With so many of our clients often sharing  with us how they wish they had more time in the day to do the things they need and want to do, we thought it might be helpful to touch on the subject of productivity.

We all grapple with increasing our productivity, which we assume will make us better at what we do, and certainly saner. Yet, productivity’s greatest enemy is distraction — and it’s no secret that this is the age of distraction that we are living in. If it’s not a message on your phone, or the ping of an e-mail coming in, it’s trying to talk to someone who keeps peering down at the latest news on their phone.

Little over a decade ago, multi-tasking was lauded as the new way to work, however, a growing range of research is now informing us that being engaged with too much at once can severely impair our productivity and focus. We may think we’re super productive, but in reality, we are getting less done. This is because switching from one task to another and back again is a major disruption to our brains:  each switch creates lost time, in which our brain needs to refocus on the new task.

Whether you are still working or even if you’ve reached retirement, it’s pretty likely that you still feel like you are juggling, with less time to do the things you really want to do and that ever present pile of papers on the back corner of your desk calling your name!

So how do we make the most of our days in the modern world? We believe that in order to feel in control, you need to take control. Here are some of our thoughts on how you can truly increase your productivity during your working day.

Start with your diary

Meetings are crucial in most industries; and are even a fact of life post retirement. Yet if you look at meetings as they appear on your weekly calendar, they probably resemble a handful of raisins strewn across the page…in other words, they are randomly scattered. One of the best ways you can feel more in control is to work on proactive scheduling.

Consider restructuring your week so that your time is divided into blocks:  some for meetings, some for execution and some for planning. You might even want to consider relegating meetings to specific days of the week, say Monday through Thursday, or mornings only. This may seem like an uncomfortable switch at first, and there will be times when you can’t avoid making exceptions, but overall, the time and focus you will save are worth it.

Don’t forget the team

When we talk about increased productivity, we are not only talking about our own individual productivity, but the productivity of the team at large. A quick and regular check-in every morning if possible, or even once a week with your team – what we call “the huddle” – can help to ensure everyone is on the same page.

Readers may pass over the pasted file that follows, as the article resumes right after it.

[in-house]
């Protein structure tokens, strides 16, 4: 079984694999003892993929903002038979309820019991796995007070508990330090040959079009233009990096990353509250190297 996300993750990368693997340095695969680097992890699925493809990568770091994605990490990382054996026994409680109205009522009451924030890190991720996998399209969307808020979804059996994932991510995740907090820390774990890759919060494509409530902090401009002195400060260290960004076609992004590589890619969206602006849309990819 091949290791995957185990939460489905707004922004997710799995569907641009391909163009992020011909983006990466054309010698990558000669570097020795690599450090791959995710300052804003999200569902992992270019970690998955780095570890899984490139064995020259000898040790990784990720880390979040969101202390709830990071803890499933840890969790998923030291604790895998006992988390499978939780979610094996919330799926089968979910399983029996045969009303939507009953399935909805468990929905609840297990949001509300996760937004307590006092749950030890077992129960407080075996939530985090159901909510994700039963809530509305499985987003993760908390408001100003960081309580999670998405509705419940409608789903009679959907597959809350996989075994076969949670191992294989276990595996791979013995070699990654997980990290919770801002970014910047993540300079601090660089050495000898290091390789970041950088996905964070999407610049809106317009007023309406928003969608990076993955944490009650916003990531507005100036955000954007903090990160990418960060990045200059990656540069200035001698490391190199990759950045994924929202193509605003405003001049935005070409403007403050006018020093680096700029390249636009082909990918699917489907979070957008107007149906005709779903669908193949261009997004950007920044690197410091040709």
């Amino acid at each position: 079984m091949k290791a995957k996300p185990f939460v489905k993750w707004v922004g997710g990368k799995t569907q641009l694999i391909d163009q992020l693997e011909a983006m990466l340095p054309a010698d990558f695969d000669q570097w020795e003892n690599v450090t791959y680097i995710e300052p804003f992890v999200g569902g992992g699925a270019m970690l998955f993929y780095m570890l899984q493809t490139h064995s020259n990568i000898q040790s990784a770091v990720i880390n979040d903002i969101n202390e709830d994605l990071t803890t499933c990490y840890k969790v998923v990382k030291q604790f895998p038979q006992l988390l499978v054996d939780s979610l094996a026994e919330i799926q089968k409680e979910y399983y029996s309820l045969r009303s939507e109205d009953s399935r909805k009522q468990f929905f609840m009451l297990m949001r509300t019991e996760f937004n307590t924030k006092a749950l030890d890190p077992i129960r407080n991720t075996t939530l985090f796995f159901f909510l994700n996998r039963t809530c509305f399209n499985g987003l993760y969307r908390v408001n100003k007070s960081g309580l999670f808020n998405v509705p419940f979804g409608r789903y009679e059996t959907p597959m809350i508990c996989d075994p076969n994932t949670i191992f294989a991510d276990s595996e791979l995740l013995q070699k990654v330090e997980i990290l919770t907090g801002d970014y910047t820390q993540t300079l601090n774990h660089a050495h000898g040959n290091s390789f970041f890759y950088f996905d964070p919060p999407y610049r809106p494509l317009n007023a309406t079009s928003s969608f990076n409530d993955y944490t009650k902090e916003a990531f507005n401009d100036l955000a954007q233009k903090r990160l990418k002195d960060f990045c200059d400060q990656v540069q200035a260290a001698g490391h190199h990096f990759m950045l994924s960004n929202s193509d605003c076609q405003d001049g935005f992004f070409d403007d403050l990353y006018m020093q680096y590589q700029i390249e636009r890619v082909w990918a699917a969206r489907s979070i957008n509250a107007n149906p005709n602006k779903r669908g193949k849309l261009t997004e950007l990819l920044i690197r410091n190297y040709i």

Don’t let the “dishes” pile up

For most of us, each day brings a certain number of “dirty dishes”, those small tasks which require little time and are easy to “leave in the sink” for the next morning. These could be a return call, an unanswered email, a thank you note to a client, or any number of other minute details of daily business life. Even if you are retired, you’ve probably got plenty of those personal “dirty dishes” calling your name: claims statements that need to be rectified, banking queries and the like.

If these things are left unattended to, they very well may become distractions – popping into your head during your leisure time or a client meeting.  Be sure to schedule time in each day to polish these tasks off. This will allow you to start each morning with a “clean sink.”

The space to work on your business and your life

Whether you are an entrepreneur, in the corporate world or even enjoying your retirement, we all need time to think and plan. All too often, this critical thinking takes a back seat to everything else, as we navigate our way reactively through the day. Having the space to work on your business and your life is a key task that is crucial for strategic business growth and personal growth, but is almost impossible when you aren’t in control. Take this into account when you are drawing up your schedule, and give it the important time slot it deserves. You’ll be all the better for it.

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